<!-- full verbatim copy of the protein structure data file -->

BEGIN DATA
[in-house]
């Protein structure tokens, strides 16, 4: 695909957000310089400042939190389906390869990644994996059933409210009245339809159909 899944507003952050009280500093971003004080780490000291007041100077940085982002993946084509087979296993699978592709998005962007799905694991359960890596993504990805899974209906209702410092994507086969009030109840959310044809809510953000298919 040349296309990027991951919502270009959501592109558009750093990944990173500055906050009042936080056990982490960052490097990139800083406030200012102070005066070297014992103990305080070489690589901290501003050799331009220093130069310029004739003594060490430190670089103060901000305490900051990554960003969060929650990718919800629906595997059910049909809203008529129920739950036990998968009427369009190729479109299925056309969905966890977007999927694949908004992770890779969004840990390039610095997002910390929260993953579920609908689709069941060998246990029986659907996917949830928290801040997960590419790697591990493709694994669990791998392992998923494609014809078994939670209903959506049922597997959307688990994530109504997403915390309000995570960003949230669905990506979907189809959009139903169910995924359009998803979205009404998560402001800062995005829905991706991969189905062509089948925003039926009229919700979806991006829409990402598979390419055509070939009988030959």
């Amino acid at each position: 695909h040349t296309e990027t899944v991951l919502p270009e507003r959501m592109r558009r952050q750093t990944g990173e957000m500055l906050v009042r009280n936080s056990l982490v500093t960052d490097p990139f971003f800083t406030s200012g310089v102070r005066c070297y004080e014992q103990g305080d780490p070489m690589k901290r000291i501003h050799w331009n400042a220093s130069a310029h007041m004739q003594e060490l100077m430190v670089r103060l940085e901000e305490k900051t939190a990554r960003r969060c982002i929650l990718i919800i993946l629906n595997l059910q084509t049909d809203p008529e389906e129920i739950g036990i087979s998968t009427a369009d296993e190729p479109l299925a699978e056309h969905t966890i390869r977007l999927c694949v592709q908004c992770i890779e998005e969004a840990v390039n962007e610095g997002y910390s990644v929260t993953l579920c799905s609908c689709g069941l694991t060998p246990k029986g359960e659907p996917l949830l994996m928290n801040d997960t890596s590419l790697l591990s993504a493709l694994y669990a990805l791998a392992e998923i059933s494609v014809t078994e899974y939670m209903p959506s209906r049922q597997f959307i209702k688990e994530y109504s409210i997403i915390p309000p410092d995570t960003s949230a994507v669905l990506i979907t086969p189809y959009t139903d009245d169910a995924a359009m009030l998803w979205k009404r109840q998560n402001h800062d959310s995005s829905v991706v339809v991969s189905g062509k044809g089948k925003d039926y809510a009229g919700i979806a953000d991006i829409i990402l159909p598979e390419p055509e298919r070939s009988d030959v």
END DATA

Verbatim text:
[in-house]
């Protein structure tokens, strides 16, 4: 695909957000310089400042939190389906390869990644994996059933409210009245339809159909 899944507003952050009280500093971003004080780490000291007041100077940085982002993946084509087979296993699978592709998005962007799905694991359960890596993504990805899974209906209702410092994507086969009030109840959310044809809510953000298919 040349296309990027991951919502270009959501592109558009750093990944990173500055906050009042936080056990982490960052490097990139800083406030200012102070005066070297014992103990305080070489690589901290501003050799331009220093130069310029004739003594060490430190670089103060901000305490900051990554960003969060929650990718919800629906595997059910049909809203008529129920739950036990998968009427369009190729479109299925056309969905966890977007999927694949908004992770890779969004840990390039610095997002910390929260993953579920609908689709069941060998246990029986659907996917949830928290801040997960590419790697591990493709694994669990791998392992998923494609014809078994939670209903959506049922597997959307688990994530109504997403915390309000995570960003949230669905990506979907189809959009139903169910995924359009998803979205009404998560402001800062995005829905991706991969189905062509089948925003039926009229919700979806991006829409990402598979390419055509070939009988030959």
């Amino acid at each position: 695909h040349t296309e990027t899944v991951l919502p270009e507003r959501m592109r558009r952050q750093t990944g990173e957000m500055l906050v009042r009280n936080s056990l982490v500093t960052d490097p990139f971003f800083t406030s200012g310089v102070r005066c070297y004080e014992q103990g305080d780490p070489m690589k901290r000291i501003h050799w331009n400042a220093s130069a310029h007041m004739q003594e060490l100077m430190v670089r103060l940085e901000e305490k900051t939190a990554r960003r969060c982002i929650l990718i919800i993946l629906n595997l059910q084509t049909d809203p008529e389906e129920i739950g036990i087979s998968t009427a369009d296993e190729p479109l299925a699978e056309h969905t966890i390869r977007l999927c694949v592709q908004c992770i890779e998005e969004a840990v390039n962007e610095g997002y910390s990644v929260t993953l579920c799905s609908c689709g069941l694991t060998p246990k029986g359960e659907p996917l949830l994996m928290n801040d997960t890596s590419l790697l591990s993504a493709l694994y669990a990805l791998a392992e998923i059933s494609v014809t078994e899974y939670m209903p959506s209906r049922q597997f959307i209702k688990e994530y109504s409210i997403i915390p309000p410092d995570t960003s949230a994507v669905l990506i979907t086969p189809y959009t139903d009245d169910a995924a359009m009030l998803w979205k009404r109840q998560n402001h800062d959310s995005s829905v991706v339809v991969s189905g062509k044809g089948k925003d039926y809510a009229g919700i979806a953000d991006i829409i990402l159909p598979e390419p055509e298919r070939s009988d030959v």